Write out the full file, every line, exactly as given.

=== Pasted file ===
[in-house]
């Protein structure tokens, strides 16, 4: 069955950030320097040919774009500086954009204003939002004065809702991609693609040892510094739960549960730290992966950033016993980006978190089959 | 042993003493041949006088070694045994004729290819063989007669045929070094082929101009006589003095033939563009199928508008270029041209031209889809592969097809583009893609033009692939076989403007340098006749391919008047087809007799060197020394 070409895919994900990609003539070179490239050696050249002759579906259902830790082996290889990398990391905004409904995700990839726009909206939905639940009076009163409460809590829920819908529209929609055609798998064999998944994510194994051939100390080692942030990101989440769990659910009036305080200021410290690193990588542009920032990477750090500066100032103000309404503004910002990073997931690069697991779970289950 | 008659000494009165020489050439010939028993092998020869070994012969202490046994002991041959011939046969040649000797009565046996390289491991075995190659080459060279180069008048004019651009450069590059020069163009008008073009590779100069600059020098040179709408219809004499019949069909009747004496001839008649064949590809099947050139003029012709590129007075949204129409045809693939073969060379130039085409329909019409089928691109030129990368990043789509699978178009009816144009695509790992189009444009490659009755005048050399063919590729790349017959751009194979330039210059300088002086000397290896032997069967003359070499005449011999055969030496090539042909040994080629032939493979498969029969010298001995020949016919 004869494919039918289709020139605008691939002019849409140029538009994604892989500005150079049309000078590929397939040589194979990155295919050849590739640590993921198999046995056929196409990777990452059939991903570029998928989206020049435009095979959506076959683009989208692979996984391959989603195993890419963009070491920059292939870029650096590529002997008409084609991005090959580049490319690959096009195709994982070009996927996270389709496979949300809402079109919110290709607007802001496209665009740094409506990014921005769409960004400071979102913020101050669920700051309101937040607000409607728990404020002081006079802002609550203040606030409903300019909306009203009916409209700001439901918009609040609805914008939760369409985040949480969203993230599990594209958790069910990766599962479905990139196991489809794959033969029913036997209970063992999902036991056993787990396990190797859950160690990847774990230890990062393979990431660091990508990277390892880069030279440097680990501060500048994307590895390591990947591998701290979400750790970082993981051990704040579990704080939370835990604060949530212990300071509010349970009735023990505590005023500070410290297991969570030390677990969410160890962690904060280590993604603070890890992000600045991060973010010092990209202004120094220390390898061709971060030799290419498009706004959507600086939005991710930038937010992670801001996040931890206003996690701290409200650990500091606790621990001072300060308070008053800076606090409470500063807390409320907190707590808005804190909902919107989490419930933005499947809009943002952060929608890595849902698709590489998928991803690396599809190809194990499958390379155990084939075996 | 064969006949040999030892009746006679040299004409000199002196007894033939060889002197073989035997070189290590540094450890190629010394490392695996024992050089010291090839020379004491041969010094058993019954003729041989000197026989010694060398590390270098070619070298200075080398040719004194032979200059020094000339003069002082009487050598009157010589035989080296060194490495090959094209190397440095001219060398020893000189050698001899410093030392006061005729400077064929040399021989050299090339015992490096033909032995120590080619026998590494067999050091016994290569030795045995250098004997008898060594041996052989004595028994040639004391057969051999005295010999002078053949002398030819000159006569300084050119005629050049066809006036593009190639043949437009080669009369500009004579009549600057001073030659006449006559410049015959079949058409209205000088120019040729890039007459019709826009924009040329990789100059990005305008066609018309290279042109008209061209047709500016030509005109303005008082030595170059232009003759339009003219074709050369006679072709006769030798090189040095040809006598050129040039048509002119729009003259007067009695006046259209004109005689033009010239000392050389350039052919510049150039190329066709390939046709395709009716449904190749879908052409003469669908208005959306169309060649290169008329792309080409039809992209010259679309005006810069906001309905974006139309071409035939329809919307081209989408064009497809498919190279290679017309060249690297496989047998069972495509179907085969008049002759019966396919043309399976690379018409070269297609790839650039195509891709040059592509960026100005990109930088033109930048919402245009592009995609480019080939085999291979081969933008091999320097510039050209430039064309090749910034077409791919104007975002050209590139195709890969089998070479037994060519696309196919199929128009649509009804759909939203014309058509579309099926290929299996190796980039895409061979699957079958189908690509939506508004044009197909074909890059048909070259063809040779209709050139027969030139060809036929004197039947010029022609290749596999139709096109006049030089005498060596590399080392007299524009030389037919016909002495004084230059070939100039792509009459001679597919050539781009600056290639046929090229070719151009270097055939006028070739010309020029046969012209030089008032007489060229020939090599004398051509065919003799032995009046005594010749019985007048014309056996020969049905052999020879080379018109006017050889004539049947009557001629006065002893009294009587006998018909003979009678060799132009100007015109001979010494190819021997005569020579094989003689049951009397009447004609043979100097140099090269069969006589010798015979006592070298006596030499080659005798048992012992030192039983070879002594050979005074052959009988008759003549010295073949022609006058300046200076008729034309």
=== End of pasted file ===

[in-house]
């Protein structure tokens, strides 16, 4: 069955950030320097040919774009500086954009204003939002004065809702991609693609040892510094739960549960730290992966950033016993980006978190089959 | 042993003493041949006088070694045994004729290819063989007669045929070094082929101009006589003095033939563009199928508008270029041209031209889809592969097809583009893609033009692939076989403007340098006749391919008047087809007799060197020394 070409895919994900990609003539070179490239050696050249002759579906259902830790082996290889990398990391905004409904995700990839726009909206939905639940009076009163409460809590829920819908529209929609055609798998064999998944994510194994051939100390080692942030990101989440769990659910009036305080200021410290690193990588542009920032990477750090500066100032103000309404503004910002990073997931690069697991779970289950 | 008659000494009165020489050439010939028993092998020869070994012969202490046994002991041959011939046969040649000797009565046996390289491991075995190659080459060279180069008048004019651009450069590059020069163009008008073009590779100069600059020098040179709408219809004499019949069909009747004496001839008649064949590809099947050139003029012709590129007075949204129409045809693939073969060379130039085409329909019409089928691109030129990368990043789509699978178009009816144009695509790992189009444009490659009755005048050399063919590729790349017959751009194979330039210059300088002086000397290896032997069967003359070499005449011999055969030496090539042909040994080629032939493979498969029969010298001995020949016919 004869494919039918289709020139605008691939002019849409140029538009994604892989500005150079049309000078590929397939040589194979990155295919050849590739640590993921198999046995056929196409990777990452059939991903570029998928989206020049435009095979959506076959683009989208692979996984391959989603195993890419963009070491920059292939870029650096590529002997008409084609991005090959580049490319690959096009195709994982070009996927996270389709496979949300809402079109919110290709607007802001496209665009740094409506990014921005769409960004400071979102913020101050669920700051309101937040607000409607728990404020002081006079802002609550203040606030409903300019909306009203009916409209700001439901918009609040609805914008939760369409985040949480969203993230599990594209958790069910990766599962479905990139196991489809794959033969029913036997209970063992999902036991056993787990396990190797859950160690990847774990230890990062393979990431660091990508990277390892880069030279440097680990501060500048994307590895390591990947591998701290979400750790970082993981051990704040579990704080939370835990604060949530212990300071509010349970009735023990505590005023500070410290297991969570030390677990969410160890962690904060280590993604603070890890992000600045991060973010010092990209202004120094220390390898061709971060030799290419498009706004959507600086939005991710930038937010992670801001996040931890206003996690701290409200650990500091606790621990001072300060308070008053800076606090409470500063807390409320907190707590808005804190909902919107989490419930933005499947809009943002952060929608890595849902698709590489998928991803690396599809190809194990499958390379155990084939075996 | 064969006949040999030892009746006679040299004409000199002196007894033939060889002197073989035997070189290590540094450890190629010394490392695996024992050089010291090839020379004491041969010094058993019954003729041989000197026989010694060398590390270098070619070298200075080398040719004194032979200059020094000339003069002082009487050598009157010589035989080296060194490495090959094209190397440095001219060398020893000189050698001899410093030392006061005729400077064929040399021989050299090339015992490096033909032995120590080619026998590494067999050091016994290569030795045995250098004997008898060594041996052989004595028994040639004391057969051999005295010999002078053949002398030819000159006569300084050119005629050049066809006036593009190639043949437009080669009369500009004579009549600057001073030659006449006559410049015959079949058409209205000088120019040729890039007459019709826009924009040329990789100059990005305008066609018309290279042109008209061209047709500016030509005109303005008082030595170059232009003759339009003219074709050369006679072709006769030798090189040095040809006598050129040039048509002119729009003259007067009695006046259209004109005689033009010239000392050389350039052919510049150039190329066709390939046709395709009716449904190749879908052409003469669908208005959306169309060649290169008329792309080409039809992209010259679309005006810069906001309905974006139309071409035939329809919307081209989408064009497809498919190279290679017309060249690297496989047998069972495509179907085969008049002759019966396919043309399976690379018409070269297609790839650039195509891709040059592509960026100005990109930088033109930048919402245009592009995609480019080939085999291979081969933008091999320097510039050209430039064309090749910034077409791919104007975002050209590139195709890969089998070479037994060519696309196919199929128009649509009804759909939203014309058509579309099926290929299996190796980039895409061979699957079958189908690509939506508004044009197909074909890059048909070259063809040779209709050139027969030139060809036929004197039947010029022609290749596999139709096109006049030089005498060596590399080392007299524009030389037919016909002495004084230059070939100039792509009459001679597919050539781009600056290639046929090229070719151009270097055939006028070739010309020029046969012209030089008032007489060229020939090599004398051509065919003799032995009046005594010749019985007048014309056996020969049905052999020879080379018109006017050889004539049947009557001629006065002893009294009587006998018909003979009678060799132009100007015109001979010494190819021997005569020579094989003689049951009397009447004609043979100097140099090269069969006589010798015979006592070298006596030499080659005798048992012992030192039983070879002594050979005074052959009988008759003549010295073949022609006058300046200076008729034309």